Book Review: UK How-To Aims to Inspire Journalists

30 July 2015

By Toby McIntosh

Training journalists about the mechanics of using legal tools to access to information is the easy part.

Motivating them is the harder.

A new book by British journalist Matt Burgess does both. (Freedom of Information: A Practical Guide for UK Journalists, Routledge, 2015)

While focused primarily on the Freedom of Information Act in the United Kingdom and how best to use it, Burgess also delves into the value of FOI requests for journalists. It’s this element of his book that should be emulated in training materials worldwide.

Journalists’ low use of the 104 right to information laws around the world is widely recognized. National-level training of reporters and editors is not uncommon, but typically these are mini-law classes, empowering but not necessarily inspiring.

Burgess looks frankly at the many disincentives to making FOI requests, drawing on interviews with mostly UK journalists. For one thing, response times are measured in years, not the promised weeks of most laws. So there’s rational concern that the documents, even if eventually provided, will be yesterday’s news. Responses are rarely as complete as hoped, with governments liberally using exemptions to resist disclosure. Appeals are costly. In some places, pushy investigative journalists get punished.

And yet, stories based on FOI requests by journalists appear every day, all around the world. Searches run by FreedomInfo.org daily turn up such articles, at the local and national level.

The impact of these FOI-based revelations may not be easily measurable and probably is under-appreciated. Many journalism organizations now feature news and training about data journalism. A research boom focuses on open data. Access to information laws, however, remain the core tool for access to government information.

Useful Categories Provided

Burgess lights the way not only by providing examples but also by describing different types of FOI requests. The “round robin” technique, for example, means asking multiple agencies for information that can be used to make comparisons. He talks about fishing expeditions and requests for data, schedules, correspondence, meeting minutes and contracts. His chapters on “How to Utilise FOI” and “Case Studies” contain useful lists of tips. He points out the sometimes-overlooked importance of writing about government refusals to provide information.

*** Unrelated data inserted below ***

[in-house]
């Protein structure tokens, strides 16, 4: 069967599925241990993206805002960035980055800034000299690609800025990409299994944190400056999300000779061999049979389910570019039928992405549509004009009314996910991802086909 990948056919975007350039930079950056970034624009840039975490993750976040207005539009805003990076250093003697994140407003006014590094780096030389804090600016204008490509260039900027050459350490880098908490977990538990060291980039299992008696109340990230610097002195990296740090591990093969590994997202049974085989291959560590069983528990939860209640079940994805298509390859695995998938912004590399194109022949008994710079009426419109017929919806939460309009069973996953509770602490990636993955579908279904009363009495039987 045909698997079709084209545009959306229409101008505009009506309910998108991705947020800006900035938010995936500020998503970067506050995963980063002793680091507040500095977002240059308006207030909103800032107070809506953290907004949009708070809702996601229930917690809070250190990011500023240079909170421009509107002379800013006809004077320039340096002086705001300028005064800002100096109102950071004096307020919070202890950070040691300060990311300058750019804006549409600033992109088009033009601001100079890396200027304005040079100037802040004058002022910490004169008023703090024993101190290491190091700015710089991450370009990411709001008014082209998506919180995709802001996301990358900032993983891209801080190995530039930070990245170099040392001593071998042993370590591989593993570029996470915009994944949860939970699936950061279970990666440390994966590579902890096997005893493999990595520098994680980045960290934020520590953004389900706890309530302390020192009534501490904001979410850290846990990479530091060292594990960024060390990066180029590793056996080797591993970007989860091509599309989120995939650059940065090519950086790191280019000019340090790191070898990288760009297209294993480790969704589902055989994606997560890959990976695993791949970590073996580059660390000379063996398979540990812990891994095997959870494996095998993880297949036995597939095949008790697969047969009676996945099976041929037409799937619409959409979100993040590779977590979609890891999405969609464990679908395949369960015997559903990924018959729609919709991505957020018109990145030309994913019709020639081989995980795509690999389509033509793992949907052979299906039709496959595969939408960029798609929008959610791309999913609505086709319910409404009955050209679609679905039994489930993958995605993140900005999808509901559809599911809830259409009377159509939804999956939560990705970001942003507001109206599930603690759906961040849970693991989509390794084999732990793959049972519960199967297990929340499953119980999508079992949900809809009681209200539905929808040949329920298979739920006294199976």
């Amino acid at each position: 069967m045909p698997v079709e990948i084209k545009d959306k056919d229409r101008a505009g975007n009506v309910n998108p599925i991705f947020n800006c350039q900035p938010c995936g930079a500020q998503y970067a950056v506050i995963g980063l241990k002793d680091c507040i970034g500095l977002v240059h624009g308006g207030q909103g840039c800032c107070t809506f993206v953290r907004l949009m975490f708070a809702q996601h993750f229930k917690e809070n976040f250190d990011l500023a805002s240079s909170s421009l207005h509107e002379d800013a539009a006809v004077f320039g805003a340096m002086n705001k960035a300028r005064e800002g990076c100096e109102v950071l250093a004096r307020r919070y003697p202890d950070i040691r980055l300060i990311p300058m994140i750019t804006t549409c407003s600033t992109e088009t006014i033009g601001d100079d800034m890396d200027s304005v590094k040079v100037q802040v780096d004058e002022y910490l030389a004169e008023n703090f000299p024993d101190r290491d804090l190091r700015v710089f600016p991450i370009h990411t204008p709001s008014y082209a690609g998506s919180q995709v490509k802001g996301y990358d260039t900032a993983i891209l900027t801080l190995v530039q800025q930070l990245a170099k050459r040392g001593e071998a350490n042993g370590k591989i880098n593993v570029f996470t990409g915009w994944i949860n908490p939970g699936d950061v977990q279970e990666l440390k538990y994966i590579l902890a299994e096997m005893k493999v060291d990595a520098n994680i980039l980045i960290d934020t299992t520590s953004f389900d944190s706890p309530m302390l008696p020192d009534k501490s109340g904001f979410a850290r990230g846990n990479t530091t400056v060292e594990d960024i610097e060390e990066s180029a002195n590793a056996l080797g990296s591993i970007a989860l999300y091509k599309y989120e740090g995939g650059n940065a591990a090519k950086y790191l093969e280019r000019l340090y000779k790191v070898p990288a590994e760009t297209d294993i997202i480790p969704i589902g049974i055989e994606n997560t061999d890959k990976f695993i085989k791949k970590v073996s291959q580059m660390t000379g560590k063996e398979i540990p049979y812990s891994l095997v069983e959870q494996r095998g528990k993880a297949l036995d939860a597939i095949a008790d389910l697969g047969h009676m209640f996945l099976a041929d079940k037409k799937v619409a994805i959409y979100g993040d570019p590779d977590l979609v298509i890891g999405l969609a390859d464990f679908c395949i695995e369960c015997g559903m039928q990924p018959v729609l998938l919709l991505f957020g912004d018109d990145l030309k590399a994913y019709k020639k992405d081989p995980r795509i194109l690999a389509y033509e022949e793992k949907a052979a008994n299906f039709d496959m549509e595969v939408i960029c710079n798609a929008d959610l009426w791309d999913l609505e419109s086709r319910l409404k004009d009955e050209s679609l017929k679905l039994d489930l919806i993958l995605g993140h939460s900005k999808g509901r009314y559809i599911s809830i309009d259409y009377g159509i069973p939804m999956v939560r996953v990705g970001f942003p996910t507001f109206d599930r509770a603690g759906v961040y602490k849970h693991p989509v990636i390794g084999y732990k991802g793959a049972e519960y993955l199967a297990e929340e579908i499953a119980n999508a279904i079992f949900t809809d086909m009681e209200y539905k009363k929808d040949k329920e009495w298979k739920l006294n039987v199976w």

Burgess provides a representational list of “common requests,” such as “parking fines and top earning care parks.” Creating more such lists, localized and updated, could have real value. Some journalists dig into the logs of other FOI requests to find ideas. All of this material has the potential to stimulate copycat requests and newsroom brainstorming.

There are good FOI training materials online, most focused on national laws. FOI training sessions for journalists occur occasionally. Just concluded was a five-day training organized by UNESCO in partnership with the Federation of Nepali Journalists. Promisingly, some journalism training, such as in Ghana and Tunisia, set participants to the task of making requests and writing stories. I’m unaware of any study on best curriculums or outcomes. Identifying successful uses of FOI and providing stimulating generic suggestions should play a larger role in FOI training.

Patrolling the FOI Beat

In his newsy blog, FOI Directory, Burgess, a freelance journalist, not only keeps up on UK FOI requests, but also reports on developments in FOI law and legislation.

His book does not dwell on what could be called “the FOI beat,” but his blog sets a strong example. He’s certainly not alone on the FOIA beat in the UK, but around the world, the media pays too little attention to how governments administer FOI laws, how courts interpret them and how legislatures want to change them, often for the worse. Fortunately many non-media groups help fill the gap. (Most of the sites that follow FOI news are listed in FreedomInfo.org’s FOI Blog Roll.)

There are countries where FOI developments are pretty big news. The Philippines media is all over the ups and downs of the long-running, highly politicized FOI bill saga. The Indian media writes a lot about RTI news. The Associated Press has excelled in the testing of FOI laws internationally and in the US.

But coverage is often uneven. In the United States, a FOIA reform bill was practically dead in late 2014 before the established press rode in, too late for the rescue. In Ghana, journalists dutifully cover press conferences by the FOI Coalition, but don’t press politicians to explain the perpetual demise of legislation they profess to support.

Burgess walks the walk; by covering the FOI beat in his blog and now by writing a solid training manual that sets a strong example to follow.

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